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Publication numberUS4361380 A
Publication typeGrant
Application numberUS 06/177,882
Publication dateNov 30, 1982
Filing dateAug 14, 1980
Priority dateAug 15, 1979
Also published asCA1139138A, CA1139138A1, DE3065768D1, EP0025012A1, EP0025012B1
Publication number06177882, 177882, US 4361380 A, US 4361380A, US-A-4361380, US4361380 A, US4361380A
InventorsSilvio Marazzi
Original AssigneeDiamond Sa
Export CitationBiBTeX, EndNote, RefMan
External Links: USPTO, USPTO Assignment, Espacenet
Optical fiber coupling means having spiral air vent passage
US 4361380 A
Abstract
A light-conductor coupling means for coaxially connecting two optical fibres comprises two cylindrical end members, which contain the optical fibres, and a centering sleeve which receives and centers the end members with a precise fit. The centering sleeve, at its inner surface, and/or the cylindrical end members at their outer surfaces are provided with at least one spiral vent passage. The vent passage permits the air to escape when the two cylindrical end members are fitted together. The vent passage extends over the entire periphery of the inner surface so that the centricity of the arrangement is not detrimentally affected. In order to permit the cylindrical end members to be pushed together with a rapid movement, hollow cavities in the form of annular grooves in which the escaping air is temporarily compressed are also provided.
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Claims(10)
I claim:
1. A light conductor coupling means for coaxially connecting two optical fibres comprising two cylindrical end members each containing an optical fibre, a centering sleeve receiving and centering the end members with a precise fit and at least one spiral vent passage between the inner surface of the centering sleeve and the outer surfaces of the cylindrical end members.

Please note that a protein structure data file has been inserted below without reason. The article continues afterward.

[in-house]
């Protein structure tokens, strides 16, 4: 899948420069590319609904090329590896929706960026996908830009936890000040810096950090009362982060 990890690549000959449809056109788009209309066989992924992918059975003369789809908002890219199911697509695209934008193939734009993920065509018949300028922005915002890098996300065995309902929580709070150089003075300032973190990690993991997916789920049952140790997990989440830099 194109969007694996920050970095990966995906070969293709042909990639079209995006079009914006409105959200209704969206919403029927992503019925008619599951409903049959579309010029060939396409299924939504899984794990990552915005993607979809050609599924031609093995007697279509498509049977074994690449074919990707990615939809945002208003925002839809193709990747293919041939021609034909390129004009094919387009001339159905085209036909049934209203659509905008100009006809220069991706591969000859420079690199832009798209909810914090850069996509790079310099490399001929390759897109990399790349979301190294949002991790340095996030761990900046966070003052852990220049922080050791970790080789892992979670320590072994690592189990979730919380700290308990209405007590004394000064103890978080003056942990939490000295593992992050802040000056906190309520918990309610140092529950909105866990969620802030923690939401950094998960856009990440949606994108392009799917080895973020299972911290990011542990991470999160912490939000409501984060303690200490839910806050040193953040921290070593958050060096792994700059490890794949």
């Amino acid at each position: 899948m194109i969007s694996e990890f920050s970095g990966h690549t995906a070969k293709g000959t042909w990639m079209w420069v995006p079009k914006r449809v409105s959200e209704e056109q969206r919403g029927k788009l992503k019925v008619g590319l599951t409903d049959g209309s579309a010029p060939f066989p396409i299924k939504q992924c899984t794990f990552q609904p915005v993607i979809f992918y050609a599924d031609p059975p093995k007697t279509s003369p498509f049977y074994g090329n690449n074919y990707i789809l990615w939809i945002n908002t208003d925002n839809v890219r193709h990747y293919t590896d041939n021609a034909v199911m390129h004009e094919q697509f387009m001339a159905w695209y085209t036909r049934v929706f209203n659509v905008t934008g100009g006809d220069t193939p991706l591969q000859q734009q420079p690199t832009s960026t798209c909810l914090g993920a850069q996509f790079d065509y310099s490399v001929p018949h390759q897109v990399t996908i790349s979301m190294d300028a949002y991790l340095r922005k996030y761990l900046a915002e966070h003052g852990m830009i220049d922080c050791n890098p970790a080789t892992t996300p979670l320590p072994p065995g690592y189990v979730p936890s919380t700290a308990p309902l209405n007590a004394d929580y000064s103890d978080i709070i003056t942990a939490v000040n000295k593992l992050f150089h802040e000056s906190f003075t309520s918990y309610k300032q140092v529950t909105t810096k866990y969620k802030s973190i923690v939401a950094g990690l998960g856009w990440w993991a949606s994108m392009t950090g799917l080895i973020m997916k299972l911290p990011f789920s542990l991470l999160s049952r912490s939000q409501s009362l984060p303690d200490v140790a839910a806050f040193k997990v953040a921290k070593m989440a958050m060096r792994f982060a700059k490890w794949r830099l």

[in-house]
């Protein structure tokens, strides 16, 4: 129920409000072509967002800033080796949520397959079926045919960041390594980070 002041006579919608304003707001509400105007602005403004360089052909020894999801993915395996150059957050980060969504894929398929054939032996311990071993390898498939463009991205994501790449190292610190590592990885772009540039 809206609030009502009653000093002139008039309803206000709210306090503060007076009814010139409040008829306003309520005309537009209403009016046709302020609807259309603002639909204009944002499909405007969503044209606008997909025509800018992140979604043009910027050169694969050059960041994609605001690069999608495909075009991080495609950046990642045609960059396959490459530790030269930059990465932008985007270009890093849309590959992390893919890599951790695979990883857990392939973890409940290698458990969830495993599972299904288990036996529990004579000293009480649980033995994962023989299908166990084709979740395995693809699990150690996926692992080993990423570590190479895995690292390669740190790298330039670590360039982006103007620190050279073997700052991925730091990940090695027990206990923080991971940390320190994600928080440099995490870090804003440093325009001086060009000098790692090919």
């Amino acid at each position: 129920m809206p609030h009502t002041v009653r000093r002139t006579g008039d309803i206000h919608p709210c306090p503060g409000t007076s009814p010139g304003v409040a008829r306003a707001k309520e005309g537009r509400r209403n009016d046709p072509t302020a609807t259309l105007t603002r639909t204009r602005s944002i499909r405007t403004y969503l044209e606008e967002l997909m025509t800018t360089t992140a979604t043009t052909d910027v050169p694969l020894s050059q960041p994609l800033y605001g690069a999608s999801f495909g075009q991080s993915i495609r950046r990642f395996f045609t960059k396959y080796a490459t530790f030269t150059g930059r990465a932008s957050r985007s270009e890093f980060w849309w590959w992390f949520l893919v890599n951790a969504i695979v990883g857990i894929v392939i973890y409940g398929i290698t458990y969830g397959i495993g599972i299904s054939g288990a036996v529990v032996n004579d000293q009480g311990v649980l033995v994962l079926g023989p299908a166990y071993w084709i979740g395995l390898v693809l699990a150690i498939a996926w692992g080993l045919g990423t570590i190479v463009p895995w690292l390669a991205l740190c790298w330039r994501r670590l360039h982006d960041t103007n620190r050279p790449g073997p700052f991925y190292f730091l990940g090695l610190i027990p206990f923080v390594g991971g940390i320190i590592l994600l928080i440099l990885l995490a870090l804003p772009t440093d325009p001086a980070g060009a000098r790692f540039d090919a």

2. A light-conductor coupling means as defined in claim 1, having a spiral vent passage formed on the inner surface of the centering sleeve.
3. A light-conductor coupling means as defined in claim 1, having a spiral vent passage formed on the outer surface of the cylindrical end members.
4. A light-conductor coupling means as defined in claim 1, wherein the spiral vent passage extends between the ends of the centering sleeve over the entire length of its inner surface.
5. A light-conductor coupling means as defined in claim 1, wherein the spiral vent passage opens, in the region of the inner surface of the centering sleeve, between an end member and the inner surface into at least one hollow cavity.
6. A light-conductor coupling means as defined in claim 5 wherein a plurality of hollow cavities in the form of annular grooves are provided in the inner surface of the centering sleeve.
7. A light-conductor coupling means as defined in claim 1, wherein the vent passage is approximately V-shaped in cross-section.
8. A light-conductor coupling means as defined in claim 1, wherein the centering sleeve is of sintered material.